Images and videos of protesters burning a Minneapolis police precinct, spraying graffiti on Washington landmarks and gathering at the Trump Tower in New York, were reminiscent of Hong Kong protesters who last summer threw bricks at police vans, stormed the city’s legislature and entered the inner chamber, defacing government symbols in the process. Like millions of Black Americans fed up with police brutality, Hong Kong youth have protested in the streets to stop China from targeting their young activists and stifling their right to dignity.

As the U.S. National Guard was deployed onto the streets of dozens of cities with military-grade weapons and assault vehicles, Mr. Trump tweeted <https://twitter.com/realDonaldTrump/status/1266711221191020544> that if any protesters coming to the White House had breached its fence, they would have been greeted with “the most vicious dogs, and most ominous weapons, I have ever seen."

Hong Kong police have implicitly authorized officers to use any level of force they deem justified. It’s an open call for violence without impunity. The Chinese government-backed police have also deployed military-grade weaponry, including tear gas, rubber bullets and live rounds. While the Chinese army has until now stayed tucked in their garrisons on the outskirts of the island city, commanders recently warned they could send 10,000 troops to the city <https://www.theguardian.com/world/2020/may/26/chinas-military-says-it-is-prepared-to-protect-security-in-hong-kong-as-protests-grow> to impose new national-security measures.

When Mr. Trump took to Twitter to react to the protesters’ burning of the Minneapolis police precinct with the racially charged phrase <https://twitter.com/realDonaldTrump/status/1266231100780744704>, “When the looting starts, the shooting starts,” it was akin to president Moammar Gadhafi’s infamous “zenga” speech in 2011 <https://www.nytimes.com/2011/02/28/world/middleeast/28youtube.html>, when he promised to cleanse the streets of Libya “home by home, alleyway by alleyway,” targeting Benghazi protesters demanding freedom and justice. A few weeks after Mr. Gadhafi’s speech, the UN Security Council passed a resolution <https://www.un.org/press/en/2011/ga11050.doc.htm> to prevent the mass killing of Libyan protesters. The North Atlantic Treaty Organization began enforcing its “Responsibility to Protect” principle <https://www.nato.int/docu/review/articles/2002/12/01/the-responsibility-to-protect/index.html>, to prevent Libyan security forces from committing crimes against humanity. Mr. Trump’s tweet received an unprecedented warning label from Twitter for glorifying violence.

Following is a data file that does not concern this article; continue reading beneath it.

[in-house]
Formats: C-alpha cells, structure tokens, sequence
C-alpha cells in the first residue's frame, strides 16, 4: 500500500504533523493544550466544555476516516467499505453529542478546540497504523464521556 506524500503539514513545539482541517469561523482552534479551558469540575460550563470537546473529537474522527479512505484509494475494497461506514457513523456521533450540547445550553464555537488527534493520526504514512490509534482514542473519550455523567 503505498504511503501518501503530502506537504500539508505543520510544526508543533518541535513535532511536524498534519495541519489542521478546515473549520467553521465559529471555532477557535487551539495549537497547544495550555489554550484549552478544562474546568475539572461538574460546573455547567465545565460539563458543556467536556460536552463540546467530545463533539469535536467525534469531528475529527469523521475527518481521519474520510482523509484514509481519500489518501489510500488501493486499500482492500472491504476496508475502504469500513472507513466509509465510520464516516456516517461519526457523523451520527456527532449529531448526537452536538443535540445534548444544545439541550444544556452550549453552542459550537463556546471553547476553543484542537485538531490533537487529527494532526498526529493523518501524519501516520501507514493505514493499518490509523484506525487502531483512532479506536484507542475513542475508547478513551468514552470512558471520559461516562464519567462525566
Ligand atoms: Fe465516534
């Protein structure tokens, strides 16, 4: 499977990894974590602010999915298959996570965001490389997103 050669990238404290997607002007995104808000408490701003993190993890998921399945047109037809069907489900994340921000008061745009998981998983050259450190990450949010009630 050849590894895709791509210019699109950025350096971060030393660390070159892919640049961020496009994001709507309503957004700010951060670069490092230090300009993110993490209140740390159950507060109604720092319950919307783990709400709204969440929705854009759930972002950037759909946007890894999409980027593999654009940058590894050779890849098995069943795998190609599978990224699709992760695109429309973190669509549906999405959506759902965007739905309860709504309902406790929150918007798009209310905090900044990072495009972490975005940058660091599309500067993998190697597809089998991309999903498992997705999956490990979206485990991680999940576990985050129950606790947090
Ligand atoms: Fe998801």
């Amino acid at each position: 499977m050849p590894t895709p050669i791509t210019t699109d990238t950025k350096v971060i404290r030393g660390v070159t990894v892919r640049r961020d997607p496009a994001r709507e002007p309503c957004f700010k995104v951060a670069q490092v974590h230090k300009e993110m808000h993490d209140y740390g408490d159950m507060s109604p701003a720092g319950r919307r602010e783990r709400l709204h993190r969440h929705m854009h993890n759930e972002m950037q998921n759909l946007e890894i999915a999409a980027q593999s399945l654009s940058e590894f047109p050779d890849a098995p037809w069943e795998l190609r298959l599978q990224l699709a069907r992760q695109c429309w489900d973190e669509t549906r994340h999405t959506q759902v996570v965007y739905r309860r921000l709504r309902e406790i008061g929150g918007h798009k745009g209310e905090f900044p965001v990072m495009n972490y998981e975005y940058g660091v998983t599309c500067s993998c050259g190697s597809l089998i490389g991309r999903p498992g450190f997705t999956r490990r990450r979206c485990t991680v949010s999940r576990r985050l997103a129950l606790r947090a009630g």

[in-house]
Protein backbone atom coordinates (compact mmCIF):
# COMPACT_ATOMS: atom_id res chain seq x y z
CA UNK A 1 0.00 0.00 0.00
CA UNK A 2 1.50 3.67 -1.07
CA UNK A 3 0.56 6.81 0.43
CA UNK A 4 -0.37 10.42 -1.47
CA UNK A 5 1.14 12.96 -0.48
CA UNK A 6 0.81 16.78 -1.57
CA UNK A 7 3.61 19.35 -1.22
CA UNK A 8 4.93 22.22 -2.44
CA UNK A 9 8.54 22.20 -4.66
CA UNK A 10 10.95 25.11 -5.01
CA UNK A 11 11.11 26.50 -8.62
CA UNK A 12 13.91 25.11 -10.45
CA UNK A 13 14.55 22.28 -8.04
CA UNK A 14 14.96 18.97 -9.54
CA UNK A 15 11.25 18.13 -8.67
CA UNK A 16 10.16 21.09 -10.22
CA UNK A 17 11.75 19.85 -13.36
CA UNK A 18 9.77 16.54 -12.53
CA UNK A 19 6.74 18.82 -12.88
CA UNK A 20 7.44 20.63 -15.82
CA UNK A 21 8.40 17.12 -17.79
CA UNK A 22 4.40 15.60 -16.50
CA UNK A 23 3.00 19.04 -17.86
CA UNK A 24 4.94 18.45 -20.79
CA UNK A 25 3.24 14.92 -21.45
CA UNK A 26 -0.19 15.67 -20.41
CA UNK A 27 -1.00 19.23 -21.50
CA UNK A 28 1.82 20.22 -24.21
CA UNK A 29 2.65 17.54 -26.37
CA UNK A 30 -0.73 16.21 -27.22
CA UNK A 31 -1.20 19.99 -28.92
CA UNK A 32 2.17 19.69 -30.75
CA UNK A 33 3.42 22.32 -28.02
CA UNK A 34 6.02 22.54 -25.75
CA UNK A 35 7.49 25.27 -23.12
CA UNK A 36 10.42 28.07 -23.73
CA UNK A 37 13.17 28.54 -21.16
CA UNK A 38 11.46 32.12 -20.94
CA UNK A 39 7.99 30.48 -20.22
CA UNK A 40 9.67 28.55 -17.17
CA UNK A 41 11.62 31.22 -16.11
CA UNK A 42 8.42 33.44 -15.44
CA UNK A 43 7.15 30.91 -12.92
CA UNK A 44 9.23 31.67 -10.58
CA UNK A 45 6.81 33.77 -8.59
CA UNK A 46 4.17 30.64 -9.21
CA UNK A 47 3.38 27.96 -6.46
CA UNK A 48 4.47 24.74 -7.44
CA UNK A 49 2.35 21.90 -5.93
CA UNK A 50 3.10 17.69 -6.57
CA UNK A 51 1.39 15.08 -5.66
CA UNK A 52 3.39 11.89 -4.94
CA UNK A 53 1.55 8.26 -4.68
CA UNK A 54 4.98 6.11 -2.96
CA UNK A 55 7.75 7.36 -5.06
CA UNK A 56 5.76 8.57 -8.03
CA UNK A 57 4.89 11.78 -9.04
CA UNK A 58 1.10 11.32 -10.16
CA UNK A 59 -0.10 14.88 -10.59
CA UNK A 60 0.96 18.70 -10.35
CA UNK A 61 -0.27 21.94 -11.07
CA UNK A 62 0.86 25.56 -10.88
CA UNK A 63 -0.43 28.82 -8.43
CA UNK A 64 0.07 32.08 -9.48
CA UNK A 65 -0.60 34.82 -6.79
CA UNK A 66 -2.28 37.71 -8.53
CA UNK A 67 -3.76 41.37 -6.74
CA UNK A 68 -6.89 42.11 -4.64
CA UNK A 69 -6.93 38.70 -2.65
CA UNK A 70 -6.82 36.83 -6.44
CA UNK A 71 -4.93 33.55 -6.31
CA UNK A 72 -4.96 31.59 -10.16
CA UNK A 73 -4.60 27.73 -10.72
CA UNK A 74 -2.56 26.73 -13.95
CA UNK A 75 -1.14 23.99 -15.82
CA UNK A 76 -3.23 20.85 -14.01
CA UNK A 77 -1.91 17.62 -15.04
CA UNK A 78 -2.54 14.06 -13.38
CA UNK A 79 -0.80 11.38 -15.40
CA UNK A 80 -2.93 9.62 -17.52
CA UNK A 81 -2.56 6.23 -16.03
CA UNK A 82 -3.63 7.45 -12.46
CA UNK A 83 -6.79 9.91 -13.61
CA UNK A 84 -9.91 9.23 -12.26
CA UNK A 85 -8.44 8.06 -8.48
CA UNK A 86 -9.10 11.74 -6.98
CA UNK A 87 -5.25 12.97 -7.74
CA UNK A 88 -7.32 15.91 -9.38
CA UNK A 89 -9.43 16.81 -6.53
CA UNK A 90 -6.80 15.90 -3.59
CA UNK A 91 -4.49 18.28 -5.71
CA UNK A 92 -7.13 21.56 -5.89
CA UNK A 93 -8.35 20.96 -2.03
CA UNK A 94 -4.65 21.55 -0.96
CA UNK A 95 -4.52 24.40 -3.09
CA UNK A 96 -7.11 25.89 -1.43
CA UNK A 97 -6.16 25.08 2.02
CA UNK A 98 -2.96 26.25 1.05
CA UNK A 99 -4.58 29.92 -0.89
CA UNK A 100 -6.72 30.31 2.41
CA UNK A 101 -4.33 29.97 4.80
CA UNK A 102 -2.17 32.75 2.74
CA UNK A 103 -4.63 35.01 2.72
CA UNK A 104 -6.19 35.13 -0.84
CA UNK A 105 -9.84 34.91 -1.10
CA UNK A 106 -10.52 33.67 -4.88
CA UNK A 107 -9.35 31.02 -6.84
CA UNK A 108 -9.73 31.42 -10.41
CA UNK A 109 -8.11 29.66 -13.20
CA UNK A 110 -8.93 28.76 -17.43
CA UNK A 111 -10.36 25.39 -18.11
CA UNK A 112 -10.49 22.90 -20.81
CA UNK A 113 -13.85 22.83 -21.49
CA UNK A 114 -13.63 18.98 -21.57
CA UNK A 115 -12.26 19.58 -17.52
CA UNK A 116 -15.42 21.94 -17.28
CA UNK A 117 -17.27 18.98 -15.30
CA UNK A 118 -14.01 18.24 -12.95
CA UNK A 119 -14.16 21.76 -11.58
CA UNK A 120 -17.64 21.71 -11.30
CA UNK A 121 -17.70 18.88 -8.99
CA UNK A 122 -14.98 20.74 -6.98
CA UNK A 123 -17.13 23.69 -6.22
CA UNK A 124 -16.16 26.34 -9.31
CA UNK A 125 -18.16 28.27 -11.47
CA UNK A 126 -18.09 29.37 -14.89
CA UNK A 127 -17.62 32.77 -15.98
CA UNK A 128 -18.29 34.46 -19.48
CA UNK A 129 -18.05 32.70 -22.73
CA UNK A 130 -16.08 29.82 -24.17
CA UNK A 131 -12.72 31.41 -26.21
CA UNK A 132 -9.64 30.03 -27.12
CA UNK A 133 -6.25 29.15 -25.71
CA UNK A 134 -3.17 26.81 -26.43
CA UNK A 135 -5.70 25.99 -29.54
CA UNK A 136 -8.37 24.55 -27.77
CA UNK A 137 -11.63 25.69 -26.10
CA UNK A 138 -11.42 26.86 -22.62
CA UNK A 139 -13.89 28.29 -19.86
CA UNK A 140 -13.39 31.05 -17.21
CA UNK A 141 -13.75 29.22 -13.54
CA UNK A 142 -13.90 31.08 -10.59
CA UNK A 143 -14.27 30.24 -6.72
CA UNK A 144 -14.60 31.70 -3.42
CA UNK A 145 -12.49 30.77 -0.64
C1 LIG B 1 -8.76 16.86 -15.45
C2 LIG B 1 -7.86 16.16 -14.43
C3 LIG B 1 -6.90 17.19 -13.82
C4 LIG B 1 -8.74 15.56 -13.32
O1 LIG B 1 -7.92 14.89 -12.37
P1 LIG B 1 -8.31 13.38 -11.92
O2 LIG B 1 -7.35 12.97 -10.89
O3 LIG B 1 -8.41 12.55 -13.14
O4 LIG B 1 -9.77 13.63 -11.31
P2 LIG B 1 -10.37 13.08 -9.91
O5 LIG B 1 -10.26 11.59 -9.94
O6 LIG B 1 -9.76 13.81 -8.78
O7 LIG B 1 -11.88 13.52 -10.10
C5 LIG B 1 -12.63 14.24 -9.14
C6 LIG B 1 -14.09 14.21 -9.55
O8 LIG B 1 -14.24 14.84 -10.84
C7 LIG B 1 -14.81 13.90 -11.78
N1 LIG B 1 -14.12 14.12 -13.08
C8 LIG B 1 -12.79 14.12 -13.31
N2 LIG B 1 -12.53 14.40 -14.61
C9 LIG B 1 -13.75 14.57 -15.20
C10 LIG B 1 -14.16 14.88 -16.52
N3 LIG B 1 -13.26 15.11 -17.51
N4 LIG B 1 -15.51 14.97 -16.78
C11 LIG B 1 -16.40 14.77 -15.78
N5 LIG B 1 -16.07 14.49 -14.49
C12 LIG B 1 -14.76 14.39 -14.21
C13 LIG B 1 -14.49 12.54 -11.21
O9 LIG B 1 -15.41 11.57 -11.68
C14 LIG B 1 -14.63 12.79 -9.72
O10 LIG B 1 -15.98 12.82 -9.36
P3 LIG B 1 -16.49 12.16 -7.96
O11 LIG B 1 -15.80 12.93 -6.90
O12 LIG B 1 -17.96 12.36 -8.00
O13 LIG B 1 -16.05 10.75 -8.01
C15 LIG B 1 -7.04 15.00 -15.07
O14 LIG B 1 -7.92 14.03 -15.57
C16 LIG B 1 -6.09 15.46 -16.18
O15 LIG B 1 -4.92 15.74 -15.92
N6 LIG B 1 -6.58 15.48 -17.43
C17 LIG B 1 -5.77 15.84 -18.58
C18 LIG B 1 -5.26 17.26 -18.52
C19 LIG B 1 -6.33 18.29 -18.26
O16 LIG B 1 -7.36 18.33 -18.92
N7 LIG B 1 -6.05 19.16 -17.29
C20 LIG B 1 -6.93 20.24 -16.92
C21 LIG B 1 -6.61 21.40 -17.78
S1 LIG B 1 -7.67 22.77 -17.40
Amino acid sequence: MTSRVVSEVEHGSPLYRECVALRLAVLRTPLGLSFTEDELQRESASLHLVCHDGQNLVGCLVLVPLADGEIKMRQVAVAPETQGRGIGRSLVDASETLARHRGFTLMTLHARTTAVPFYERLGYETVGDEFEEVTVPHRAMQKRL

When thousands of Russian protesters took to the streets of Moscow last summer to protest excessive police tactics and the detainment of prominent critics of the state, authorities arrested hundreds of people, including several journalists. In reaction, the European Union condemned Russia’s mass detention and use of force against protesters and reporters. After just a few days of racial-discrimination protests in the U.S., there have been several instances of police shooting at, pepper spraying or arresting American journalists across the country. There has been no global condemnation from democratic leaders, just ironic commentary from the despotic corners of Iran and China.

Martin Luther King Jr. once said, “A riot is the language of the unheard." If we listened to the voices of protesters during the Middle East’s Arab Spring, Hong Kong’s Umbrella Movement and Russia’s Moscow protests, but refuse to listen to Black Lives Matter, then we need to rethink what it means to live in a democracy.


Jai Sen

Independent researcher, editor; Senior Fellow at the School of International Development and Globalisation Studies at the University of Ottawa

jai.sen at cacim.net <mailto:jai.sen at cacim.net>
Now based in New Delhi, India (+91-98189 11325) and in Ottawa, Canada, on unceded and unsurrendered Anishinaabe territory (+1-613-282 2900) 

CURRENT / RECENT publications :

Jai Sen, ed, 2018a – The Movements of Movements, Part 2 : Rethinking Our Dance. Ebook and hard copy available at PM Press <http://www.pmpress.org/>
Jai Sen, ed, 2018b – The Movements of Movements, Part 1 : What Makes Us Move ? (Indian edition). New Delhi : AuthorsUpfront, in collaboration with OpenWord and PM Press.  Hard copy available at MOM1AmazonIN <https://www.amazon.in/dp/9387280101/ref=sr_1_2?ie=UTF8&qid=1522884070&sr=8-2&keywords=movements+of+movements+jai+sen>, MOM1Flipkart <https://www.flipkart.com/the-movements-of-movements/p/itmf3zg7h79ecpgj?pid=9789387280106&lid=LSTBOK9789387280106NBA1CH&marketplace=FLIPKART&srno=s_1_1&otracker=search&fm=SEARCH&iid=ff35b702-e6a8-4423-b014-16c84f6f0092.9789387280106.SEARCH&ppt=Search%20Page>, and MOM1AUpFront <http://www.authorsupfront.com/movements.htm>
Jai Sen, ed, 2017 – The Movements of Movements, Part 1 : What Makes Us Move ?.  New Delhi : OpenWord and Oakland, CA : PM Press.  Ebook and hard copy available at PM Press <http://www.pmpress.org/>